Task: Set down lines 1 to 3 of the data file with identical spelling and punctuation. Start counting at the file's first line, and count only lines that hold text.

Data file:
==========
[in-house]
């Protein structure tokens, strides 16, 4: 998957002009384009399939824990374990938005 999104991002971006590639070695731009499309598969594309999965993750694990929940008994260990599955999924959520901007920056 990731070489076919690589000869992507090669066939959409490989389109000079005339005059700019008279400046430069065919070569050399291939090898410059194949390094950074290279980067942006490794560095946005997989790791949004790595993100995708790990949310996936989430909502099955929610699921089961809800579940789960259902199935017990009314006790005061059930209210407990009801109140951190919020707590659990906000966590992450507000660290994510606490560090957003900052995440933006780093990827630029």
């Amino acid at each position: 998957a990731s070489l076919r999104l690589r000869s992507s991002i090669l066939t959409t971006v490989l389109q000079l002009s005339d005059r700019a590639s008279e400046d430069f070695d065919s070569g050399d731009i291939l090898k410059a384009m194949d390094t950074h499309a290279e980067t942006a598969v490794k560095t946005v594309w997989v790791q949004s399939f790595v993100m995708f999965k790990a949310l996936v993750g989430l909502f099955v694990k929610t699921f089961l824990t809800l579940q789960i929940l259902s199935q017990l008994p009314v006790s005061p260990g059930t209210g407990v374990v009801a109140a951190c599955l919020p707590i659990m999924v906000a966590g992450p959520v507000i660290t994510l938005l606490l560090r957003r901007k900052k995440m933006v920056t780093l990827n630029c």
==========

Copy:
[in-house]
């Protein structure tokens, strides 16, 4: 998957002009384009399939824990374990938005 999104991002971006590639070695731009499309598969594309999965993750694990929940008994260990599955999924959520901007920056 990731070489076919690589000869992507090669066939959409490989389109000079005339005059700019008279400046430069065919070569050399291939090898410059194949390094950074290279980067942006490794560095946005997989790791949004790595993100995708790990949310996936989430909502099955929610699921089961809800579940789960259902199935017990009314006790005061059930209210407990009801109140951190919020707590659990906000966590992450507000660290994510606490560090957003900052995440933006780093990827630029």
């Amino acid at each position: 998957a990731s070489l076919r999104l690589r000869s992507s991002i090669l066939t959409t971006v490989l389109q000079l002009s005339d005059r700019a590639s008279e400046d430069f070695d065919s070569g050399d731009i291939l090898k410059a384009m194949d390094t950074h499309a290279e980067t942006a598969v490794k560095t946005v594309w997989v790791q949004s399939f790595v993100m995708f999965k790990a949310l996936v993750g989430l909502f099955v694990k929610t699921f089961l824990t809800l579940q789960i929940l259902s199935q017990l008994p009314v006790s005061p260990g059930t209210g407990v374990v009801a109140a951190c599955l919020p707590i659990m999924v906000a966590g992450p959520v507000i660290t994510l938005l606490l560090r957003r901007k900052k995440m933006v920056t780093l990827n630029c």